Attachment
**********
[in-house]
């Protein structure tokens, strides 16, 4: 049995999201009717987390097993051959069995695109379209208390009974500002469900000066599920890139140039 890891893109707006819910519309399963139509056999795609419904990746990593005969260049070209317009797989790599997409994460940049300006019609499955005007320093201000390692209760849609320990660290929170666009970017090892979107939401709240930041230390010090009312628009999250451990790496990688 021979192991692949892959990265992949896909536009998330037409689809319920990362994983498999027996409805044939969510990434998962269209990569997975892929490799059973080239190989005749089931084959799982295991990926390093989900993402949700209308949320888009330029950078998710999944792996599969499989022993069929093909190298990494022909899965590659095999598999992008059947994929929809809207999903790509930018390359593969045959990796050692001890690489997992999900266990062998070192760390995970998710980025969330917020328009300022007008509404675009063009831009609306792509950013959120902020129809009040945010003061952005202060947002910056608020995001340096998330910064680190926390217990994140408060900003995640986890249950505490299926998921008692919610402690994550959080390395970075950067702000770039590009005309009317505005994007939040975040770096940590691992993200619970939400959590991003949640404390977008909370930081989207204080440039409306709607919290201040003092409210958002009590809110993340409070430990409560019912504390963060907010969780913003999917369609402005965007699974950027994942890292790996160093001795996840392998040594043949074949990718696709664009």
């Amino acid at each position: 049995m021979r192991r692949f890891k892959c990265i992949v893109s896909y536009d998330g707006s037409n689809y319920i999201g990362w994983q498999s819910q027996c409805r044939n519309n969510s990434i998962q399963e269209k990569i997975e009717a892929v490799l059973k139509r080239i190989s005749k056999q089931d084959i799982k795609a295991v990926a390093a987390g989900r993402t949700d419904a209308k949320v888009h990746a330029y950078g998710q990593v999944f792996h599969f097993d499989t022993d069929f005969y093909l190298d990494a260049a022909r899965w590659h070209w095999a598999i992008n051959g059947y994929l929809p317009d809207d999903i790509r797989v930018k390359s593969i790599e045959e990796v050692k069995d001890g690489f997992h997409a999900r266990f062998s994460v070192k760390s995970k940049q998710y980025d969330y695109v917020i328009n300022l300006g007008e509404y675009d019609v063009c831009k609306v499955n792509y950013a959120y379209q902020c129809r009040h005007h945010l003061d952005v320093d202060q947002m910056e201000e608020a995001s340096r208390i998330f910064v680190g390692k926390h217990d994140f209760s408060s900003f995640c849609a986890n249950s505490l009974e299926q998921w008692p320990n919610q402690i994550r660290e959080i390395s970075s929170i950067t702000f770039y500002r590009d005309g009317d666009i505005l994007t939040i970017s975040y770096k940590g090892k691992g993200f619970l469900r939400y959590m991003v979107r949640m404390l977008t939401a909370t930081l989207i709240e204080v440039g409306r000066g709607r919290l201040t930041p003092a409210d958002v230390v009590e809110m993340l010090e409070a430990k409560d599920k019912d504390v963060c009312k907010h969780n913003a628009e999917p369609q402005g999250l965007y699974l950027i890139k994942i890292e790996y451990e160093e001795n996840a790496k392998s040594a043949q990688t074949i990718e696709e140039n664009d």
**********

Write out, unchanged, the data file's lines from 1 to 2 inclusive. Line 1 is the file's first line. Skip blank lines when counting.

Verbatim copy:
[in-house]
């Protein structure tokens, strides 16, 4: 049995999201009717987390097993051959069995695109379209208390009974500002469900000066599920890139140039 890891893109707006819910519309399963139509056999795609419904990746990593005969260049070209317009797989790599997409994460940049300006019609499955005007320093201000390692209760849609320990660290929170666009970017090892979107939401709240930041230390010090009312628009999250451990790496990688 021979192991692949892959990265992949896909536009998330037409689809319920990362994983498999027996409805044939969510990434998962269209990569997975892929490799059973080239190989005749089931084959799982295991990926390093989900993402949700209308949320888009330029950078998710999944792996599969499989022993069929093909190298990494022909899965590659095999598999992008059947994929929809809207999903790509930018390359593969045959990796050692001890690489997992999900266990062998070192760390995970998710980025969330917020328009300022007008509404675009063009831009609306792509950013959120902020129809009040945010003061952005202060947002910056608020995001340096998330910064680190926390217990994140408060900003995640986890249950505490299926998921008692919610402690994550959080390395970075950067702000770039590009005309009317505005994007939040975040770096940590691992993200619970939400959590991003949640404390977008909370930081989207204080440039409306709607919290201040003092409210958002009590809110993340409070430990409560019912504390963060907010969780913003999917369609402005965007699974950027994942890292790996160093001795996840392998040594043949074949990718696709664009």